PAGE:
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DARIA KULESH – Long Lost Home (own label)

[Review also published on the Wheal Alice Music blog.]

In a recent review for of the excellent CD ‘Shakespeare Songs‘ by the Company of Players, I described the stunning performance by Daria Kulesh of her own song ‘Lady Macbeth of Mtsensk’ as ‘almost operatic in its intensity’. If you’re not a fan of opera don’t stop reading! While I’ve no doubt that Daria has the range and technical ability to sing anything she wants to, her own CD Long Lost Home (released early in 2017, but I’ve only recently caught up with it) isn’t one of those albums where a classically trained singer dabbles in a more popular idiom. Rather, this is a collection of (mostly her own) songs, deeply rooted in her own family history, sung with a grace, skill, and emotional intensity few singers can match. To quote a review of the same CD by Dai Jeffries:

“…the word “operatic” keeps coming to mind but that isn’t right at all. It’s about power and heart and love and melancholy and about telling important stories in a very human way.”

I’m pretty sure he’s a fan too…

That family history has roots in Ingushetia, in the Caucasus Mountains, and most of the songs here relate directly to the region. The arrangements here, while never so obtrusive or flashy as to distract the listener from the singer or the songs, are perfectly executed. It is, perhaps, a measure of how successful they are that the instrumentation – including such relatively unusual instruments as dahchan pandar, doul, nyckelharpa, hammered dulcimer and Scottish smallpipes as well as a wide variety of more familiar instruments – always seem just perfectly appropriate rather than intrusively exotic.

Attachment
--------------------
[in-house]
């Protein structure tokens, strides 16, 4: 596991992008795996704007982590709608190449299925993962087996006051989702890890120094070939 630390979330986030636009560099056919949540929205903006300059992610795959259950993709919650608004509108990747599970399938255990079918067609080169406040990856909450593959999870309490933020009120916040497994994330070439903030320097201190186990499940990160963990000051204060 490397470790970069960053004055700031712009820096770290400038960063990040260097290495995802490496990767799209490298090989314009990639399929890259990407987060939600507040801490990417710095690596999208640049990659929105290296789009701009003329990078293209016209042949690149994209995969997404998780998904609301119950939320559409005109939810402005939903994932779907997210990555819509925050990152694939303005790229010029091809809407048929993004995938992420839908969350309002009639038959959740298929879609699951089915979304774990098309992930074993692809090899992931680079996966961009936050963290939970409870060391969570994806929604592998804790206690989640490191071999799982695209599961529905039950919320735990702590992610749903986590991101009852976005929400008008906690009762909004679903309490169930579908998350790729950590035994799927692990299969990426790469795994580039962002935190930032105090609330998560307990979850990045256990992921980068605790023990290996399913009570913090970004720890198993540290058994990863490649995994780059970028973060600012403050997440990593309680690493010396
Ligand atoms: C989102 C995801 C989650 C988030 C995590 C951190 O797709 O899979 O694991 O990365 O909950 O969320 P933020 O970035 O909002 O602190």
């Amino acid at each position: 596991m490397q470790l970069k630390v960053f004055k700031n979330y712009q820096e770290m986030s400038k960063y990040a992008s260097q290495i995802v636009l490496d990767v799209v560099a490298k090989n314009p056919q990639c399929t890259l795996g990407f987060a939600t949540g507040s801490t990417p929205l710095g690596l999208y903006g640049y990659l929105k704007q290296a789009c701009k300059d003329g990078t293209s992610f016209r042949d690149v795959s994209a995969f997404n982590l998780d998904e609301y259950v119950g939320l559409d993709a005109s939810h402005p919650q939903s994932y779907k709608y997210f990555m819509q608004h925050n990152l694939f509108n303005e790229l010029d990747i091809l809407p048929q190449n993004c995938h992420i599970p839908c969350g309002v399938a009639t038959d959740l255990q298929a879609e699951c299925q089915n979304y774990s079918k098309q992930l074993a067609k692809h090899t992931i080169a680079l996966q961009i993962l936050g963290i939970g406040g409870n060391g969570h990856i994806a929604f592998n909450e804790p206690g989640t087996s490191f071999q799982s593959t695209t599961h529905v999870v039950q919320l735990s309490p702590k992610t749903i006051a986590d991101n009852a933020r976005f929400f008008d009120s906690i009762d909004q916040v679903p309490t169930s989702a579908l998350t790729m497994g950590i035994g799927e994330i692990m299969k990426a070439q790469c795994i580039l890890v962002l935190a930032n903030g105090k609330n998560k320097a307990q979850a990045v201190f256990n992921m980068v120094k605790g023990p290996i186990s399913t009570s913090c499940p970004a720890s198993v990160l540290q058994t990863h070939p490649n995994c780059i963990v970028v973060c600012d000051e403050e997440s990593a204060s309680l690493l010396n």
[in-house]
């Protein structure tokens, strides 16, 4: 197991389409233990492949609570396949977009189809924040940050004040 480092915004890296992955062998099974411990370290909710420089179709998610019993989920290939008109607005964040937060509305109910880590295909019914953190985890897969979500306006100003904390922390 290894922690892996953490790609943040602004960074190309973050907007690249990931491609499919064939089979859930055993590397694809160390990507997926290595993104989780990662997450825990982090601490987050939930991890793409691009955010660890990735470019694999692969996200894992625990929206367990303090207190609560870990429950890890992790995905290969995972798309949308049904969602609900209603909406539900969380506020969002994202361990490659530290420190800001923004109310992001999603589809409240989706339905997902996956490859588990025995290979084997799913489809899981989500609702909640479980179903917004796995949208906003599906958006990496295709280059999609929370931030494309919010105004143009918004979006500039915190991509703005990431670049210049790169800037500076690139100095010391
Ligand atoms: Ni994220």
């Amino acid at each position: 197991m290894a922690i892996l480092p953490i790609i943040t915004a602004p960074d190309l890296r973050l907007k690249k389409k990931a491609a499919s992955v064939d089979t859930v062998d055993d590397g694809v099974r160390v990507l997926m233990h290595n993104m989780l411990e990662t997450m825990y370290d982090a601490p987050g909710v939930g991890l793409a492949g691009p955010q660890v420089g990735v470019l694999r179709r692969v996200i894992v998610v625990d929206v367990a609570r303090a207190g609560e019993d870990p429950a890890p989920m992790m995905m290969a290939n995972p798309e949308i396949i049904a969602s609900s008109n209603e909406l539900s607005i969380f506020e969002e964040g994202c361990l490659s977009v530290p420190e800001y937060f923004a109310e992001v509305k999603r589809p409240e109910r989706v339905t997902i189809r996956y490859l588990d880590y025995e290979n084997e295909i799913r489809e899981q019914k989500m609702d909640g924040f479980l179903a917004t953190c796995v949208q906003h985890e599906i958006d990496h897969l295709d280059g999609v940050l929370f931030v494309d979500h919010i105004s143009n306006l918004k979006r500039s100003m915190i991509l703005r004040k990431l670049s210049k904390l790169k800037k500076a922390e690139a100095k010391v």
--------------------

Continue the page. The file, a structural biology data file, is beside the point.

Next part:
Here’s the customary track-by-track listing.

  1. The lyrics for ‘Tamara’ come from Mikhail Lermontov (translated, abridged and adapted by Daria), and the music is Daria’s. The supernatural tale of a very dangerous lady “who by a demon was kissed“.
  2. ‘The Moon And The Pilot’ tells the story of Daria’s great grandmother, whose husband died while trying to deliver supplies to Leningrad in 1942. He was named a Hero of the Soviet Union, but his wife and children were caught up in Stalin’s deportation of the population of the Chechen-Ingush Autonomous Soviet Socialist Republic in 1944, for alleged collaboration with the Nazis. A terrible injustice, but not without hope: “This is the story of one extraordinary woman’s strength and survival, and it is also the story of her people.” For a taste of Daria’s music, I heartily recommend the ‘official video’ linked at the end of this review.
  3. ‘Safely Wed’ is a little more upbeat, with bouzouki and accordion lending it a decidedly Mediterranean feel, though the story is drawn from Daria’s family history. And has a happy ending. J
  4. ‘Amanat’ is the story of Daria’s grandmother’s grandfather, the first Ingush ethnographer and collector of folklore. A sad story, but a beautiful tune.
  5. ‘The Hazel Tree’ is another story from the deportation, of Aishi Bazorkina and her longing to be buried in her homeland.
  6. The traditional lament ‘Distant Love/Gyanar Bezam’ is sung part in Ingush, part in English (translated from Ingush by Daria).
  7. ‘The Panther’ is the story of Laisat Baisarova, “an Ingush NKVD officer who refused to take part in the deportation and genocide of her people.” Despite a startling echo of the ancient ballad ‘The Two Magicians‘ – “Bide, lady, bide/No place you can hide” – this “skilled sniper” was never captured or subjugated.
  8. ‘Like A God’ tells the story of Alaudin Poshev, “a doctor and a gent/In times when gangsters ruled the roost“.
  9. ‘Heart’s Delight’ is a song of Daria’s inspired by the traditional ‘Song Of Mochkho’ and, in particular, the lovely thought “May your heart’s delight/Become your fate“.
  10. ‘Gone’ poses a question that seems all too apposite at a time when English isolationism and xenophobia so often dominates the news. “Will you be hostile or will you be kind” to the displaced and disposed of the world?
  11. ‘Only Begun’ is a bitter-sweet “song of saying goodbye.” And yet it illustrates how even those of us whose lives are less dramatic than the protagonists of Daria’s stories live on in the memories – and, sometimes, the songs – of those who come after.
  12. ‘Untangle My Bones’ echoes an Inuit legend, but is framed in an arrangement as fresh as next week’s papers. A great finish to a wonderful album.

This is a lovely and compelling album, and I hope to be listening to it for years to come. Do your ears a favour, and check it out.

David Harley

Artist’s website:

Video of ‘The Moon And The Pilot’.